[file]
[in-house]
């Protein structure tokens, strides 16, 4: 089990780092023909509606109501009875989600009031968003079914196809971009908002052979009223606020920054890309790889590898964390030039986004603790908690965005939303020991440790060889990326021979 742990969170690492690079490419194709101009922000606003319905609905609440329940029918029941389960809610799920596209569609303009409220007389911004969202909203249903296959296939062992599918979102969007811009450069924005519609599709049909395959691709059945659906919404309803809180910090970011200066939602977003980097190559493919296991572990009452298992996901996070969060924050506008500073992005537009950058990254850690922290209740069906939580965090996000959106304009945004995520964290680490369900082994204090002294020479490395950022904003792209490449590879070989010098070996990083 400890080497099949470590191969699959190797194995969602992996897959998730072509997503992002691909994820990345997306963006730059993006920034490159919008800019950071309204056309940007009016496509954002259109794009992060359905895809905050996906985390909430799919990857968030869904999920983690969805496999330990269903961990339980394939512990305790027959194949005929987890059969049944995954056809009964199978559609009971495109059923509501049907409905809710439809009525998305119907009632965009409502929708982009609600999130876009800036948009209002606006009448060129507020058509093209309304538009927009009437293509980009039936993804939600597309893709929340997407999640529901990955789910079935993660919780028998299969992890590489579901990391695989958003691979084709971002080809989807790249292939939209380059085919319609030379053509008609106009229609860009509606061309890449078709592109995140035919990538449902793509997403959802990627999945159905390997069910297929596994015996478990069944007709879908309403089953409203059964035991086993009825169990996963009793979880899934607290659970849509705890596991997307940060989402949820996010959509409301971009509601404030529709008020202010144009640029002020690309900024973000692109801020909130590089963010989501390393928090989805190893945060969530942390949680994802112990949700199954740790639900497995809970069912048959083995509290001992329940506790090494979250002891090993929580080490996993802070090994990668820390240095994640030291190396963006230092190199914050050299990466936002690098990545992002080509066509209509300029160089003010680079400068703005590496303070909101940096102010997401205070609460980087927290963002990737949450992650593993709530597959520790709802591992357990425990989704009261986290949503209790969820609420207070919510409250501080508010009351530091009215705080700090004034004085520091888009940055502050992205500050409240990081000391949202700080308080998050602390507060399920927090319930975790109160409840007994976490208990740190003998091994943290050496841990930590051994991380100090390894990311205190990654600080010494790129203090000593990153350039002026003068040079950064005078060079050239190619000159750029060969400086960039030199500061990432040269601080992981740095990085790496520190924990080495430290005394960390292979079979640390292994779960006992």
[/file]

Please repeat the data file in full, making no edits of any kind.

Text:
[in-house]
């Protein structure tokens, strides 16, 4: 089990780092023909509606109501009875989600009031968003079914196809971009908002052979009223606020920054890309790889590898964390030039986004603790908690965005939303020991440790060889990326021979 742990969170690492690079490419194709101009922000606003319905609905609440329940029918029941389960809610799920596209569609303009409220007389911004969202909203249903296959296939062992599918979102969007811009450069924005519609599709049909395959691709059945659906919404309803809180910090970011200066939602977003980097190559493919296991572990009452298992996901996070969060924050506008500073992005537009950058990254850690922290209740069906939580965090996000959106304009945004995520964290680490369900082994204090002294020479490395950022904003792209490449590879070989010098070996990083 400890080497099949470590191969699959190797194995969602992996897959998730072509997503992002691909994820990345997306963006730059993006920034490159919008800019950071309204056309940007009016496509954002259109794009992060359905895809905050996906985390909430799919990857968030869904999920983690969805496999330990269903961990339980394939512990305790027959194949005929987890059969049944995954056809009964199978559609009971495109059923509501049907409905809710439809009525998305119907009632965009409502929708982009609600999130876009800036948009209002606006009448060129507020058509093209309304538009927009009437293509980009039936993804939600597309893709929340997407999640529901990955789910079935993660919780028998299969992890590489579901990391695989958003691979084709971002080809989807790249292939939209380059085919319609030379053509008609106009229609860009509606061309890449078709592109995140035919990538449902793509997403959802990627999945159905390997069910297929596994015996478990069944007709879908309403089953409203059964035991086993009825169990996963009793979880899934607290659970849509705890596991997307940060989402949820996010959509409301971009509601404030529709008020202010144009640029002020690309900024973000692109801020909130590089963010989501390393928090989805190893945060969530942390949680994802112990949700199954740790639900497995809970069912048959083995509290001992329940506790090494979250002891090993929580080490996993802070090994990668820390240095994640030291190396963006230092190199914050050299990466936002690098990545992002080509066509209509300029160089003010680079400068703005590496303070909101940096102010997401205070609460980087927290963002990737949450992650593993709530597959520790709802591992357990425990989704009261986290949503209790969820609420207070919510409250501080508010009351530091009215705080700090004034004085520091888009940055502050992205500050409240990081000391949202700080308080998050602390507060399920927090319930975790109160409840007994976490208990740190003998091994943290050496841990930590051994991380100090390894990311205190990654600080010494790129203090000593990153350039002026003068040079950064005078060079050239190619000159750029060969400086960039030199500061990432040269601080992981740095990085790496520190924990080495430290005394960390292979079979640390292994779960006992």